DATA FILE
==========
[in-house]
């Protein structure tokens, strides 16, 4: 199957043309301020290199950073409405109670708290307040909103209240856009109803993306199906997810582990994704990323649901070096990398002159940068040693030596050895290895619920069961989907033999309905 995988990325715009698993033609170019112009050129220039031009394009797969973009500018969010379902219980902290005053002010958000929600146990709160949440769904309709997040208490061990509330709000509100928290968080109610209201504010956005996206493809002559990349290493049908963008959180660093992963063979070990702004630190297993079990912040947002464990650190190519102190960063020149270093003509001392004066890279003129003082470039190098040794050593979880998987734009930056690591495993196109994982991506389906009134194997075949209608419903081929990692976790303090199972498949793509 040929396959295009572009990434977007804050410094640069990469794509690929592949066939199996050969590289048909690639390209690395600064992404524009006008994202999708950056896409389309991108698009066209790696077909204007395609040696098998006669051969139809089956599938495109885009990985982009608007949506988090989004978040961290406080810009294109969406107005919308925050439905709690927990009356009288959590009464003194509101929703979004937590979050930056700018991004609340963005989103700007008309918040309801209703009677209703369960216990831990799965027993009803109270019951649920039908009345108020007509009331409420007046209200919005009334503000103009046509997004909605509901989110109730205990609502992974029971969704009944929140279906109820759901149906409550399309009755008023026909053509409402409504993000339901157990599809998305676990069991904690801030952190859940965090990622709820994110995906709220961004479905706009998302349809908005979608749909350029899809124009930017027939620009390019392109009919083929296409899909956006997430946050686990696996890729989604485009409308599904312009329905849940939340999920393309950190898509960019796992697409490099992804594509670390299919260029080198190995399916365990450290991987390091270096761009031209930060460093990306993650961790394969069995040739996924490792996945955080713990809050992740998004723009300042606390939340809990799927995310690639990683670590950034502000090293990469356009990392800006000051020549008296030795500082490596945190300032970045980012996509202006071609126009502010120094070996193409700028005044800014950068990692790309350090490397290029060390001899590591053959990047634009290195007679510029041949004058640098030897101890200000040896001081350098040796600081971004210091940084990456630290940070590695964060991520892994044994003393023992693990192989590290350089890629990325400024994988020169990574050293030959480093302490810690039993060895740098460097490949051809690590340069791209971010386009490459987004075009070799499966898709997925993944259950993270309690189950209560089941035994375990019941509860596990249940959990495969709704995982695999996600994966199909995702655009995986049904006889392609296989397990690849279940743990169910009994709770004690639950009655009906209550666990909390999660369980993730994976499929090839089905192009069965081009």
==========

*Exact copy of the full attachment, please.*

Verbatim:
[in-house]
């Protein structure tokens, strides 16, 4: 199957043309301020290199950073409405109670708290307040909103209240856009109803993306199906997810582990994704990323649901070096990398002159940068040693030596050895290895619920069961989907033999309905 995988990325715009698993033609170019112009050129220039031009394009797969973009500018969010379902219980902290005053002010958000929600146990709160949440769904309709997040208490061990509330709000509100928290968080109610209201504010956005996206493809002559990349290493049908963008959180660093992963063979070990702004630190297993079990912040947002464990650190190519102190960063020149270093003509001392004066890279003129003082470039190098040794050593979880998987734009930056690591495993196109994982991506389906009134194997075949209608419903081929990692976790303090199972498949793509 040929396959295009572009990434977007804050410094640069990469794509690929592949066939199996050969590289048909690639390209690395600064992404524009006008994202999708950056896409389309991108698009066209790696077909204007395609040696098998006669051969139809089956599938495109885009990985982009608007949506988090989004978040961290406080810009294109969406107005919308925050439905709690927990009356009288959590009464003194509101929703979004937590979050930056700018991004609340963005989103700007008309918040309801209703009677209703369960216990831990799965027993009803109270019951649920039908009345108020007509009331409420007046209200919005009334503000103009046509997004909605509901989110109730205990609502992974029971969704009944929140279906109820759901149906409550399309009755008023026909053509409402409504993000339901157990599809998305676990069991904690801030952190859940965090990622709820994110995906709220961004479905706009998302349809908005979608749909350029899809124009930017027939620009390019392109009919083929296409899909956006997430946050686990696996890729989604485009409308599904312009329905849940939340999920393309950190898509960019796992697409490099992804594509670390299919260029080198190995399916365990450290991987390091270096761009031209930060460093990306993650961790394969069995040739996924490792996945955080713990809050992740998004723009300042606390939340809990799927995310690639990683670590950034502000090293990469356009990392800006000051020549008296030795500082490596945190300032970045980012996509202006071609126009502010120094070996193409700028005044800014950068990692790309350090490397290029060390001899590591053959990047634009290195007679510029041949004058640098030897101890200000040896001081350098040796600081971004210091940084990456630290940070590695964060991520892994044994003393023992693990192989590290350089890629990325400024994988020169990574050293030959480093302490810690039993060895740098460097490949051809690590340069791209971010386009490459987004075009070799499966898709997925993944259950993270309690189950209560089941035994375990019941509860596990249940959990495969709704995982695999996600994966199909995702655009995986049904006889392609296989397990690849279940743990169910009994709770004690639950009655009906209550666990909390999660369980993730994976499929090839089905192009069965081009």